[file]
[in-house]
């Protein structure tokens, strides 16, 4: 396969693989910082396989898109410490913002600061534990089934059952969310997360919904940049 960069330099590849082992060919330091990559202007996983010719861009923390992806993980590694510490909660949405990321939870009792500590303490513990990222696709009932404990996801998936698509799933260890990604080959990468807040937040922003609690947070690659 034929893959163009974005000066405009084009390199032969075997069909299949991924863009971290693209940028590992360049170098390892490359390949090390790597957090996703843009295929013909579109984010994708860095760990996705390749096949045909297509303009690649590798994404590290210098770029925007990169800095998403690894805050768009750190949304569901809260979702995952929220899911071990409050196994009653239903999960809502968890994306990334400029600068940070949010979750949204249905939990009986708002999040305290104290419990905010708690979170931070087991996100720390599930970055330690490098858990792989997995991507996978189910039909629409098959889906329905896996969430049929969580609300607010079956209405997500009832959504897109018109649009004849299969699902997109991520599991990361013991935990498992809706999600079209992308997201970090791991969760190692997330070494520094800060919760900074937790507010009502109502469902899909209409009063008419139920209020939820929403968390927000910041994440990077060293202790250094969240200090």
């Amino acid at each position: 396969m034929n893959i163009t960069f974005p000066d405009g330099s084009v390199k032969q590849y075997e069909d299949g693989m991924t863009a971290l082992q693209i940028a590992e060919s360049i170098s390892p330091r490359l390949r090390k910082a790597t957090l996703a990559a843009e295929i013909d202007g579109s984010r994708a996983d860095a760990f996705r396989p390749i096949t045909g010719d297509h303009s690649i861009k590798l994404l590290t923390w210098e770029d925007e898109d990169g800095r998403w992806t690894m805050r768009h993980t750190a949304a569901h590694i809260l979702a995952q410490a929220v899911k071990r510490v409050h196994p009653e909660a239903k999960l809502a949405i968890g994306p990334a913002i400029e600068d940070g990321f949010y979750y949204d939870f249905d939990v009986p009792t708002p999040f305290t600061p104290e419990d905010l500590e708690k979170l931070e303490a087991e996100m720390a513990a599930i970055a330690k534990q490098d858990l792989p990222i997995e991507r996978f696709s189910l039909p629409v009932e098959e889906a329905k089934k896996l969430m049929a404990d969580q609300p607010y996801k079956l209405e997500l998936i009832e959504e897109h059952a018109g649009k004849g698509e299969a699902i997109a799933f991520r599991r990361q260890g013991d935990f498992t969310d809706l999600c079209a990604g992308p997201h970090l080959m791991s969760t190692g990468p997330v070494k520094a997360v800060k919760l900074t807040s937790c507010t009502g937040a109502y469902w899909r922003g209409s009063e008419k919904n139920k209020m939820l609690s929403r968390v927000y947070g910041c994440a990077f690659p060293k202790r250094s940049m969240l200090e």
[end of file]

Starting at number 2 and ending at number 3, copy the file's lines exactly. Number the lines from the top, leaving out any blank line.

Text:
């Protein structure tokens, strides 16, 4: 396969693989910082396989898109410490913002600061534990089934059952969310997360919904940049 960069330099590849082992060919330091990559202007996983010719861009923390992806993980590694510490909660949405990321939870009792500590303490513990990222696709009932404990996801998936698509799933260890990604080959990468807040937040922003609690947070690659 034929893959163009974005000066405009084009390199032969075997069909299949991924863009971290693209940028590992360049170098390892490359390949090390790597957090996703843009295929013909579109984010994708860095760990996705390749096949045909297509303009690649590798994404590290210098770029925007990169800095998403690894805050768009750190949304569901809260979702995952929220899911071990409050196994009653239903999960809502968890994306990334400029600068940070949010979750949204249905939990009986708002999040305290104290419990905010708690979170931070087991996100720390599930970055330690490098858990792989997995991507996978189910039909629409098959889906329905896996969430049929969580609300607010079956209405997500009832959504897109018109649009004849299969699902997109991520599991990361013991935990498992809706999600079209992308997201970090791991969760190692997330070494520094800060919760900074937790507010009502109502469902899909209409009063008419139920209020939820929403968390927000910041994440990077060293202790250094969240200090």
């Amino acid at each position: 396969m034929n893959i163009t960069f974005p000066d405009g330099s084009v390199k032969q590849y075997e069909d299949g693989m991924t863009a971290l082992q693209i940028a590992e060919s360049i170098s390892p330091r490359l390949r090390k910082a790597t957090l996703a990559a843009e295929i013909d202007g579109s984010r994708a996983d860095a760990f996705r396989p390749i096949t045909g010719d297509h303009s690649i861009k590798l994404l590290t923390w210098e770029d925007e898109d990169g800095r998403w992806t690894m805050r768009h993980t750190a949304a569901h590694i809260l979702a995952q410490a929220v899911k071990r510490v409050h196994p009653e909660a239903k999960l809502a949405i968890g994306p990334a913002i400029e600068d940070g990321f949010y979750y949204d939870f249905d939990v009986p009792t708002p999040f305290t600061p104290e419990d905010l500590e708690k979170l931070e303490a087991e996100m720390a513990a599930i970055a330690k534990q490098d858990l792989p990222i997995e991507r996978f696709s189910l039909p629409v009932e098959e889906a329905k089934k896996l969430m049929a404990d969580q609300p607010y996801k079956l209405e997500l998936i009832e959504e897109h059952a018109g649009k004849g698509e299969a699902i997109a799933f991520r599991r990361q260890g013991d935990f498992t969310d809706l999600c079209a990604g992308p997201h970090l080959m791991s969760t190692g990468p997330v070494k520094a997360v800060k919760l900074t807040s937790c507010t009502g937040a109502y469902w899909r922003g209409s009063e008419k919904n139920k209020m939820l609690s929403r968390v927000y947070g910041c994440a990077f690659p060293k202790r250094s940049m969240l200090e």